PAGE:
U.S. District Court for the Northern District of Ohio, Eastern Division, August 13, 2021
The plaintiffs, Lee Kallsen and his wife, Mary Lou, filed a complaint in the Cuyahoga County Court of Common Pleas against various defendants alleging Mr. Kallsen was exposed to the defendants’ asbestos and asbestos-containing materials, which caused him to develop mesothelioma. Specifically, he alleges he was exposed to asbestos and asbestos-containing materials while aboard the U.S.S Hornet.
One week prior to Mr. Kallsen’s deposition, the plaintiffs tendered a preliminary product identification disclosure which listed the types of Westinghouse products which were alleged to have exposed the plaintiff to asbestos. The plaintiffs allege Westinghouse is a manufacturer of turbines that were present during Mr. Kallsen’s dates of service. Mr. Kallsen testified during his deposition that he was present while others performed unspecified repair work on the turbines.
Defendant Westinghouse removed this matter to the United States District Court for the Northern District of Ohio. Westinghouse’s position was that it was acting under an officer or agency of the United States when it manufactured the turbines. The plaintiffs filed a motion to remand arguing Westinghouse’s removal was not timely filed within the thirty-day limitation from which a defendant is served. Westinghouse contends removal was proper because Westinghouse removed the case within thirty days after the plaintiffs clearly disclosed information that revealed its grounds for removal.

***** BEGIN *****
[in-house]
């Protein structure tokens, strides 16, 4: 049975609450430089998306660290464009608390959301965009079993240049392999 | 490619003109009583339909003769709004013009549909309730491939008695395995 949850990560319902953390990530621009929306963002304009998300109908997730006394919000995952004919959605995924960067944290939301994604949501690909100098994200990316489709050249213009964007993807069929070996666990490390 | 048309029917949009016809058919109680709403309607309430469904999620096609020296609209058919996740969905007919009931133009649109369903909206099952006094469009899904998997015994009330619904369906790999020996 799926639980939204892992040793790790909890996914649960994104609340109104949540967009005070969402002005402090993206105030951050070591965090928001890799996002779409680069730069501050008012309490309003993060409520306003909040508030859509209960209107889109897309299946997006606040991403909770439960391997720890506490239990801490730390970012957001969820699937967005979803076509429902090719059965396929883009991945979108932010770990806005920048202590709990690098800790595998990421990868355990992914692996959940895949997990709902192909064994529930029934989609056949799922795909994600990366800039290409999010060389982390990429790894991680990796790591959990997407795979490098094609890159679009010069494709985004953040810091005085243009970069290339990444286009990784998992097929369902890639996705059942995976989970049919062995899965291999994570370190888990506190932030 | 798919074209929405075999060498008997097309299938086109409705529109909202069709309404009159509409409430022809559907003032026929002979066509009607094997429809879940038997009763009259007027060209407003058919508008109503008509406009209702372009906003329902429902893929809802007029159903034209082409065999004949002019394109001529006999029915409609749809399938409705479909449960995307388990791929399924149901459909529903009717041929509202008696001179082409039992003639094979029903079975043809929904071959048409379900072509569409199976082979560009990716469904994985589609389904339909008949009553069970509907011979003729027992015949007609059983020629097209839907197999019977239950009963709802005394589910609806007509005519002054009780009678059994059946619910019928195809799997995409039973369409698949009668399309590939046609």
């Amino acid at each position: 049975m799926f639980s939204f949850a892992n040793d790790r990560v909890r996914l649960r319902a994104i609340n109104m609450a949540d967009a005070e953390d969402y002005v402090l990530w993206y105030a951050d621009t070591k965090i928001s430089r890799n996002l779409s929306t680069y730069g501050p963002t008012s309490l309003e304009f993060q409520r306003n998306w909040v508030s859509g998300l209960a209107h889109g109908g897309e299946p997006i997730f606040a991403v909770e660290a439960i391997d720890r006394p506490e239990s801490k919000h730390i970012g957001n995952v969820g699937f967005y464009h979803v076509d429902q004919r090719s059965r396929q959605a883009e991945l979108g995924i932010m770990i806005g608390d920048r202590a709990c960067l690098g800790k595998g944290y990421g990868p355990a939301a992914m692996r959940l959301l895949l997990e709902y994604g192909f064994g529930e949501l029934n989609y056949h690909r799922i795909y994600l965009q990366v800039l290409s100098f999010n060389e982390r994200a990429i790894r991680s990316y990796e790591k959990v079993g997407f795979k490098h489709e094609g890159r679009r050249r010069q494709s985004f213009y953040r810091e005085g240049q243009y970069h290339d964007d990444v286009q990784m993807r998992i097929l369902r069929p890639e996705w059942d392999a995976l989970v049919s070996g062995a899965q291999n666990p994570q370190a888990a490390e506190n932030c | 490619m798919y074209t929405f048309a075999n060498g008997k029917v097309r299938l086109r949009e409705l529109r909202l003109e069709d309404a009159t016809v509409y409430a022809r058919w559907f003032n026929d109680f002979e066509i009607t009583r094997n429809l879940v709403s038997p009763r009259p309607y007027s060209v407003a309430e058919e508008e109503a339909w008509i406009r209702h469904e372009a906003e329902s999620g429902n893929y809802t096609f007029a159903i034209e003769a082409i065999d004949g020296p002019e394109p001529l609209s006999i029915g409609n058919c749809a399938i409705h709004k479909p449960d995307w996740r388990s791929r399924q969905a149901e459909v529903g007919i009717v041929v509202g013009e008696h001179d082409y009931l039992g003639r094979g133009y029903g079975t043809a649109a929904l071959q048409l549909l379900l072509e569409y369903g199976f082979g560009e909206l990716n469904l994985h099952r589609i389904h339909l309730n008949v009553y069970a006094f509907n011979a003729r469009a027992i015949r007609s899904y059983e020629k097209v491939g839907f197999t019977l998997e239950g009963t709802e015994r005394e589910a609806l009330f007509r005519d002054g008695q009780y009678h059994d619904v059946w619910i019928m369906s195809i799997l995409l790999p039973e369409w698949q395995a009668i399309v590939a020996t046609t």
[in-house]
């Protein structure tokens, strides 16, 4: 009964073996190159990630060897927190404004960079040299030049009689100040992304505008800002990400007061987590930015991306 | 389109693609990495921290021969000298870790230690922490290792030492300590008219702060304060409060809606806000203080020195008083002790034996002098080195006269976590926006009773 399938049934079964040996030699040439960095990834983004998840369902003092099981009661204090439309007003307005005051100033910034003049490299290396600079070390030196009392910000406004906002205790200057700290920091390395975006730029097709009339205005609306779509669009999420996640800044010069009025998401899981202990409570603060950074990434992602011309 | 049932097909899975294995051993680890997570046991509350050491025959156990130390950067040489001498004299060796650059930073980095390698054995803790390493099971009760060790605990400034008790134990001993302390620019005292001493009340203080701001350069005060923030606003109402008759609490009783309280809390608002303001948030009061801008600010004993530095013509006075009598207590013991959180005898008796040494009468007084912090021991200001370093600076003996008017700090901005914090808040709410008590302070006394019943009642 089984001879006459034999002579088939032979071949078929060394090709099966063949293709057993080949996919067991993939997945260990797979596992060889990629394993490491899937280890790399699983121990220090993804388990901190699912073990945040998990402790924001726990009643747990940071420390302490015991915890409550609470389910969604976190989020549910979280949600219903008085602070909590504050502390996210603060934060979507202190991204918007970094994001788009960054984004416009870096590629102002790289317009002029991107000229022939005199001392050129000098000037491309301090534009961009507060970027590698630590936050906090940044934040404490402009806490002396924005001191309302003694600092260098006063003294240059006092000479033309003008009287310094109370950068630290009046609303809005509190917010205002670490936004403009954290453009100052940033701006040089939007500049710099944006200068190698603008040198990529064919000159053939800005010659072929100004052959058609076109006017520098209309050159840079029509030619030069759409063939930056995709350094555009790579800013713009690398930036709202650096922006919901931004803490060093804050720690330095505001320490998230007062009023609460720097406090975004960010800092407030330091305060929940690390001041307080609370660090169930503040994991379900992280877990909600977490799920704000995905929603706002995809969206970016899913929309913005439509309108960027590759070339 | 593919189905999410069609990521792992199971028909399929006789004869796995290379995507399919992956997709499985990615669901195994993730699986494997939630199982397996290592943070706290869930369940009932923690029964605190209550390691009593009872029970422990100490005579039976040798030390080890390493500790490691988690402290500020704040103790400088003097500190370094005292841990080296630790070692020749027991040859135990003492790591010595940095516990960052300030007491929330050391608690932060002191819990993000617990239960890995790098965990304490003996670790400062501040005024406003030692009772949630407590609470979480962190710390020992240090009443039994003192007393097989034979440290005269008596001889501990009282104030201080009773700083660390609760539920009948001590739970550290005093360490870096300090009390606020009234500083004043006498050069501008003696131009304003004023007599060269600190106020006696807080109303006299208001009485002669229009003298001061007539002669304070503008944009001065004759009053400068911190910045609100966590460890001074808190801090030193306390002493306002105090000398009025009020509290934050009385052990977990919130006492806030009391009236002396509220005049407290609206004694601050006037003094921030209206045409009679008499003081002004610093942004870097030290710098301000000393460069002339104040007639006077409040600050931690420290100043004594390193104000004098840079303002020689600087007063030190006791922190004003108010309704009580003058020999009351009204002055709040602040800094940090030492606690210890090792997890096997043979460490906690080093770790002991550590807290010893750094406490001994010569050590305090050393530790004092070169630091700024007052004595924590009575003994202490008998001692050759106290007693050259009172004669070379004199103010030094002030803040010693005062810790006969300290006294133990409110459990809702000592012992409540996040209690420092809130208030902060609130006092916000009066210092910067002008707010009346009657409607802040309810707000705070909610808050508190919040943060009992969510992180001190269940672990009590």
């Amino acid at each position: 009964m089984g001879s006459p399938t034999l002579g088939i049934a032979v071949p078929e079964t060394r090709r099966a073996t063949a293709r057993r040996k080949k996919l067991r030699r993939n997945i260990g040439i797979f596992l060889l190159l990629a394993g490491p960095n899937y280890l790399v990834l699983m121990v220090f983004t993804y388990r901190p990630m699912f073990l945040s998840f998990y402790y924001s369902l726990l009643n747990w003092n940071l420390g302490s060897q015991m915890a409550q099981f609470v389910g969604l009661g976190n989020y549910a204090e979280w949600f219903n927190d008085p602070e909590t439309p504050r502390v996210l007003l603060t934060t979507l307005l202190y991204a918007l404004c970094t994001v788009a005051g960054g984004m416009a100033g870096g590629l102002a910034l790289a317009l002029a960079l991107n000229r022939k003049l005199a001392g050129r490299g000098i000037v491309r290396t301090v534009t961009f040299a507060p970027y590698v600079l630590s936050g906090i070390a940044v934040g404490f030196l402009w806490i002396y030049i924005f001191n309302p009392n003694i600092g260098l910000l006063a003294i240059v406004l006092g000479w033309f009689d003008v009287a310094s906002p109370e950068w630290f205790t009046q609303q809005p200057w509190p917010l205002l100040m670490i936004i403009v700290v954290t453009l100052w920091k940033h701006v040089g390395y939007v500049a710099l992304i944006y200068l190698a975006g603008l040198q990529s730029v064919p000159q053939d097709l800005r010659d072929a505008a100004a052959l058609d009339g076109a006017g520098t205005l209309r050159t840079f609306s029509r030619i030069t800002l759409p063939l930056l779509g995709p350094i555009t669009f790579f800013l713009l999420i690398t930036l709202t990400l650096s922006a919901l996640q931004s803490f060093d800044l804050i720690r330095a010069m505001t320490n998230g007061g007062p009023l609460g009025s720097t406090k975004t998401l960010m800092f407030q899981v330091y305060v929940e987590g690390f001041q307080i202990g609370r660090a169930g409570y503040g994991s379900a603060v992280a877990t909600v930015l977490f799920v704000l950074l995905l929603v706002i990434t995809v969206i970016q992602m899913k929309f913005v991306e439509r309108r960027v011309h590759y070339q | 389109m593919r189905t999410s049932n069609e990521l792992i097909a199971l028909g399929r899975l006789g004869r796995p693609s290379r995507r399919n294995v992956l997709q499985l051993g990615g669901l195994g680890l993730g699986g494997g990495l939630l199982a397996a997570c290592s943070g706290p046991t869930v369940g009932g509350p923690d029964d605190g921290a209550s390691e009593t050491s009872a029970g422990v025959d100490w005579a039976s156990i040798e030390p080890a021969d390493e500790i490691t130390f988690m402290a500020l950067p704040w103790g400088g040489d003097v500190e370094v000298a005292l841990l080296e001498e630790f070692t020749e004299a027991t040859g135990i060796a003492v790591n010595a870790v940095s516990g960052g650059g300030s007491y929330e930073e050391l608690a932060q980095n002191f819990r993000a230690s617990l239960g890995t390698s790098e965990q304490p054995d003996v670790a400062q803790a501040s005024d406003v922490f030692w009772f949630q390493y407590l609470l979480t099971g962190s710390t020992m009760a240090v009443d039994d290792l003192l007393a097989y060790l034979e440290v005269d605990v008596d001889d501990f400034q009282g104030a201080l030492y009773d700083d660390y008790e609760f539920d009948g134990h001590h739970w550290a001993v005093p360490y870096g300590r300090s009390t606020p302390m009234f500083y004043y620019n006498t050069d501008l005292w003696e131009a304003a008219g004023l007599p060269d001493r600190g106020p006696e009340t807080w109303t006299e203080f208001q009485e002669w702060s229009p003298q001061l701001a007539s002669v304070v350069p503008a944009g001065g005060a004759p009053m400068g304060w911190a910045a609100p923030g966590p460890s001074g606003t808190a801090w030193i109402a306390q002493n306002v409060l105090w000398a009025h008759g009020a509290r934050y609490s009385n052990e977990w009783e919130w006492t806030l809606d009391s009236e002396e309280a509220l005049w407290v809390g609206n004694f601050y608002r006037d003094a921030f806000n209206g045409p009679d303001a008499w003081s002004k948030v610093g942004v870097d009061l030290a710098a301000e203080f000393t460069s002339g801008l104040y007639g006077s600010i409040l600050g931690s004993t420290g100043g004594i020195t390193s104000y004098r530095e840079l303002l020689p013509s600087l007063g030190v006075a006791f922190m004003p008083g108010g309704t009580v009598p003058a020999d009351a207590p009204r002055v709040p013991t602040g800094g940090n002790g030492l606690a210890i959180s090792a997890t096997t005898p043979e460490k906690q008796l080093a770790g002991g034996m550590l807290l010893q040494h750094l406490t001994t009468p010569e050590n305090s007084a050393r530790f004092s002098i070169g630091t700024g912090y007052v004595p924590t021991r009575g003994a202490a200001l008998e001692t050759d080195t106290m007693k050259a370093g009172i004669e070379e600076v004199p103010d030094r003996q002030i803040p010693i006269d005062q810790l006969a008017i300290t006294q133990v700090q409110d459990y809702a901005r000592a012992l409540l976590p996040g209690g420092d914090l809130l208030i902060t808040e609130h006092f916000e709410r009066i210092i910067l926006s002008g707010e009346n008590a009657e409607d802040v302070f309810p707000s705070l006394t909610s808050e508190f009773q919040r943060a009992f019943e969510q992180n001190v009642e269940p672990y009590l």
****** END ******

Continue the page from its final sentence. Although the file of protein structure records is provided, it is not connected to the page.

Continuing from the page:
In analyzing whether removal was proper, the court looked to whether Westinghouse’s notice of removal was timely. The plaintiffs contend Westinghouse knew or was able to ascertain it possessed the government contractor defense well before Westinghouse filed its notice of removal. However, the court disagreed with this and was not persuaded that Westinghouse could reasonably ascertain the case was removable. In the complaint, the plaintiffs only alleged Mr. Kallsen was exposed to asbestos-containing materials. The plaintiffs failed to identify the specific Westinghouse product to which the plaintiff was exposed. Westinghouse did not receive information identifying the U.S.S Hornet as a jobsite until the exchange of discovery. The court found this negated the plaintiffs’ contention.
Based on this, the court found Westinghouse’s notice of removal was within the 30-day limitation after two possible points in time: the plaintiffs’ preliminary product identification disclosure and Mr. Kallsen’s deposition. The court found the product disclosure triggered the thirty-day removal period. As such, Westinghouse’s notice of removal was timely filed. The court denied the plaintiff’s motion to remand to state court.